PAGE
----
As both cold weather and a new round of COVID set in, an archdiocesan ministry to those experiencing homelessness is looking for additional help.
“We anticipate another influx of clients soon because of the financial effects of COVID,” said Elizabeth Small, community relations coordinator of St. John’s Hospice (SJH).
Operated by archdiocesan Catholic Social Services (CSS), the outreach offers residential services that enable some 250 men per year transition from homelessness to independent living. A fixture for decades in downtown Philadelphia, SJH (a beneficiary of the Catholic Charities Appeal), also provides case management, on-site nursing, daily showers and a mail room for more than 1,300 men.
The hospice continues to serve about 200 grab-and-go lunches per day, along with an estimated 50 takeaway dinners three times a week.
While the SJH team is grateful to hand out boxed meals, “it’s not like we’re providing that respite from our (former) sit-down format,” said Small.
COVID restrictions have also forced the hospice to revamp the volunteer support on which it has relied heavily, she said.
“Supply and financial strains are great,” she said, adding that the hospice now has “an extra staff member in the kitchen” to make up for on-site volunteers now precluded by pandemic precautions.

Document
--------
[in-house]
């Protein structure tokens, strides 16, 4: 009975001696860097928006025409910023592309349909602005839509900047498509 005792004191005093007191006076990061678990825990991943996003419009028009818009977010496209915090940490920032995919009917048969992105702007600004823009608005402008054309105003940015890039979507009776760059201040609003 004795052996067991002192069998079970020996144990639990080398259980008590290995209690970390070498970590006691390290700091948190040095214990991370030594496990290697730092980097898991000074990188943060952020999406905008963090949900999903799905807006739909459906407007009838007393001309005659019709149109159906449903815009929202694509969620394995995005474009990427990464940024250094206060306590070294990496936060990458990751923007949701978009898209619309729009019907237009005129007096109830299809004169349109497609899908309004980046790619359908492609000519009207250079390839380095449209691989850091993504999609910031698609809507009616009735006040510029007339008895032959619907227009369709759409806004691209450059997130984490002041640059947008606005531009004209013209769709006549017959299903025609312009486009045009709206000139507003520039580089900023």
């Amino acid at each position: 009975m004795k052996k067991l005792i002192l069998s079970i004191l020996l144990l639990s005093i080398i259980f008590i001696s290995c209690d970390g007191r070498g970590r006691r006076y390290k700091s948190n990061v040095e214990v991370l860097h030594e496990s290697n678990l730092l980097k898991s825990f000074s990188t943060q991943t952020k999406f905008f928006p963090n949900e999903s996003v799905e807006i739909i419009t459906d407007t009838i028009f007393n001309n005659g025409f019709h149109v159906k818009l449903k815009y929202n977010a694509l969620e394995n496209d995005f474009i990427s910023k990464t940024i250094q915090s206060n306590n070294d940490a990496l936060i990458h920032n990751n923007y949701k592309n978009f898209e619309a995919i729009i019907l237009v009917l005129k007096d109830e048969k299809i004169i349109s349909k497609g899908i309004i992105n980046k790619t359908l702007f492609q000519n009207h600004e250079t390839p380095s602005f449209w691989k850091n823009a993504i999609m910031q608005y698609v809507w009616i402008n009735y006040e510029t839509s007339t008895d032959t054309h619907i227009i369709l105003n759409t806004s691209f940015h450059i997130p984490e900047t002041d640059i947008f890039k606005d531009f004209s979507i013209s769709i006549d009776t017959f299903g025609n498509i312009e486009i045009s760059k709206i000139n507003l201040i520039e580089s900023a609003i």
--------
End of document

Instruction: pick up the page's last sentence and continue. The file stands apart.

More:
Those wishing to support the hospice – including the numerous parishes, youth groups and professional organizations that have logged decades of service there – still have several options, said Small.
“We need donations for sure,” she said. “But we’re also in need of cold weather items, including new socks, gloves and hats.”
Toiletries are “always” in demand, she said, as are snacks and homemade casseroles.
SJH can also accept gently used clothing and shoes – and “prayers,” said Small, especially as the holiday season looks to be a difficult one given the rising COVID infection rates.
“Everybody’s holidays are going to be different, but how much harder it is for these guys,” she said. “They’re already working on getting their lives together, and working through major obstacles, and trying to do that during a pandemic is tough.”
The hospice’s staff and residential clients “all wear masks, all day long,” she said, admitting that “the pandemic is taking a mental toll” on everyone at SJH.
Still, said Small, the SJH family remains hopeful in the face of what will be a challenging winter.
“We’re a resilient people,” she said.
Volunteers wishing to support St. John’s Hospice are encouraged to sign up for the SJH mailing list by emailing Elizabeth Small at email@example.com. To make a donation, visit the hospice’s website.
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